When phone companies were built  in America with landlines,   the embedded infrastructure and the legacy wanting  to keep that going prevented America for a little   while from being a leader in mobile, which sprung  up in Scandinavia and Southeast Asia first,   because they didn't have all those landlines, and  some of those countries are a bunch of islands.   I think as we move into this world going  forward, where the older infrastructure   doesn't really exist, the new stuff that gets  put in is going to grow at a much faster rate   and be much more economically distributed. RAOUL PAL: Because they all follow   Metcalfe's law then, because you're  taking it away from a single node   and creating multiple nodes and networks  that coexist with each other. Of course, the   rate of change goes from linear to exponential. BILL TAI: Yeah, and then think about the software   economy too, the software economy, it has become  a big part of the GDP and it used to be in the   physical economy, people had to make things to  have something physical to sell. Now, there's a   bunch of bits that get downloaded and you pay for  it. Microsoft makes a lot of money doing that.  

That's actually quite astronomical. If you think  about how software development has changed,   and what's going to happen next, you may or  may not know Andy Bechtolsheim, but he was one of the founders of Sun Microsystems, he wrote the  first $100,000 check to Sergey Brin and Larry Page   for Google. He became an executive at Cisco. Andy Bechtolsheim, myself and Eric Yuan,   who founded Zoom, we were among the first  three angels in a company called [?],   which is a fascinating concept. If you think about  the modern economy and software, it used to be   that you'd have to develop as a developer, you'd  have to understand something and write new code,   and you'd have to write a book, you'd write the  first thing, and it was labor intensive and hard.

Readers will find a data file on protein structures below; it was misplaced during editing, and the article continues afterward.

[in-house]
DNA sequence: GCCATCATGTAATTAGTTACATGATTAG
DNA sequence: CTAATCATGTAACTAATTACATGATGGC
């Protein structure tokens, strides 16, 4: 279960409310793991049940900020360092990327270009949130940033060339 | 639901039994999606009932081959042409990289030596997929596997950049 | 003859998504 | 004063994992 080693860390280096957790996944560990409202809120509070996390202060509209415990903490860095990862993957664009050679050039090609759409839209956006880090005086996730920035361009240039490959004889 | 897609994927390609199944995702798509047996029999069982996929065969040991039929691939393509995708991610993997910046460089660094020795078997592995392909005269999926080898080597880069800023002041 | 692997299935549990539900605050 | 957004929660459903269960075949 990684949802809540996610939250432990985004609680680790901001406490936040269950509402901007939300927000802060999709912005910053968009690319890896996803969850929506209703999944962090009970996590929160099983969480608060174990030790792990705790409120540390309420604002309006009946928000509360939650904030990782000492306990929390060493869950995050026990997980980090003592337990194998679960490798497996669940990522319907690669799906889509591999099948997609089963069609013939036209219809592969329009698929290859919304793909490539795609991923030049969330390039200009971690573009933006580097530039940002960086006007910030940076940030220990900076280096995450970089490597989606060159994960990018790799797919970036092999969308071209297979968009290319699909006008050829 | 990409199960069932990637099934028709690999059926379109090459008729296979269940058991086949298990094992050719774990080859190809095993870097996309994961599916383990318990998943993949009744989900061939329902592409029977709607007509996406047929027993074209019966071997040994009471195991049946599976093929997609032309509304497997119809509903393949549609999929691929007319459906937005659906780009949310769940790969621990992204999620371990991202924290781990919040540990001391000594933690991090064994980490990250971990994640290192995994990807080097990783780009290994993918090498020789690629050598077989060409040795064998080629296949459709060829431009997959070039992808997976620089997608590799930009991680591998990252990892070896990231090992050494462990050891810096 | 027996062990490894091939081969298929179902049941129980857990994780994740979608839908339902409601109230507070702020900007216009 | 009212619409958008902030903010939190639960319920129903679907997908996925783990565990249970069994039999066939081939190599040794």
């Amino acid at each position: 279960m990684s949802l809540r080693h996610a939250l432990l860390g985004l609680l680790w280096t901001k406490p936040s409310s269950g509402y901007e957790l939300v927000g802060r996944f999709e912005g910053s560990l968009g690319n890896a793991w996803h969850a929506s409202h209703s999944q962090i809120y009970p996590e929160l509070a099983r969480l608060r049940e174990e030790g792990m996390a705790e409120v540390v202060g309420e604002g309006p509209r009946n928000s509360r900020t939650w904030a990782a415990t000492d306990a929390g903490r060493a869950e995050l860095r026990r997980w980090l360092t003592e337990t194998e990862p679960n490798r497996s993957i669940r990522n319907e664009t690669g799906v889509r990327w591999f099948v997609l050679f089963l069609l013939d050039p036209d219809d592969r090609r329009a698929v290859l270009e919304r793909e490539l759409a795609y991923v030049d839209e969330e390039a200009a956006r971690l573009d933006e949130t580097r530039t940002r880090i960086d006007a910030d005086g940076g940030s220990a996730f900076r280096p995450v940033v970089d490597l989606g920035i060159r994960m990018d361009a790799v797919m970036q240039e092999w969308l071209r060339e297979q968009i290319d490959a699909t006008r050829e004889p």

Now, software development is no longer writing  books, it's permission plagiarism. It's copy   paste of other people's paragraphs, and  you're swapping variables in and out.  The world of productivity today in the fourth  industrial revolution is really all about   software, the marginal incremental productivity  comes from software. Now, you've got all of these  

bits of code out there in all these repositories  whether it's GitHub or GitLab or Specialty,   Zebra, code bases, whatever these things are,  there's lots of them. No one knows what's in   there. There's some rudimentary cataloging  all that stuff, but it's like walking into   the world's largest warehouse with boxes  of gears and engine parts with no labels. 

Imagine, and but you know that they're there and  you don't have to make the gears, you just have   to piece them together and reassemble. Imagine a  clear categorization of all that stuff where you   can walk in, and where it all is. You just say,  give me that, give me that, give me that give me   that, pop, pop, pop up, done. I think the rate of  increase if the search navigation and discovery   functions are good, it's going to totally change. RAOUL PAL: Because then you put an AI layer on   top, and then it becomes ridiculously powerful. BILL TAI: Yes, we're on the verge of that too.   When I say verge, I think in my last thing, I  said, typically when I think through something,   I have to wait seven years for it to be time. This  is what I funded last year, I think it's going  

to be a while but I think these are the kinds of  things that I think will be massively disruptive.  RAOUL PAL: We've seen some  disruptive technology obviously come.   Why have we had such bad GDP growth? BILL TAI: I think accounted. Well, I think it's a   two things that I mentioned before, a bit of it is  deflationary. It's this constant tension between   lowering the cost of whatever the economic  activity is, because it's become more efficient.   Then the elasticity of the market, when that  unit of whatever it is, is lower priced,   and the adoption rate can go up but then you've  got to get people's behavior to attach to that.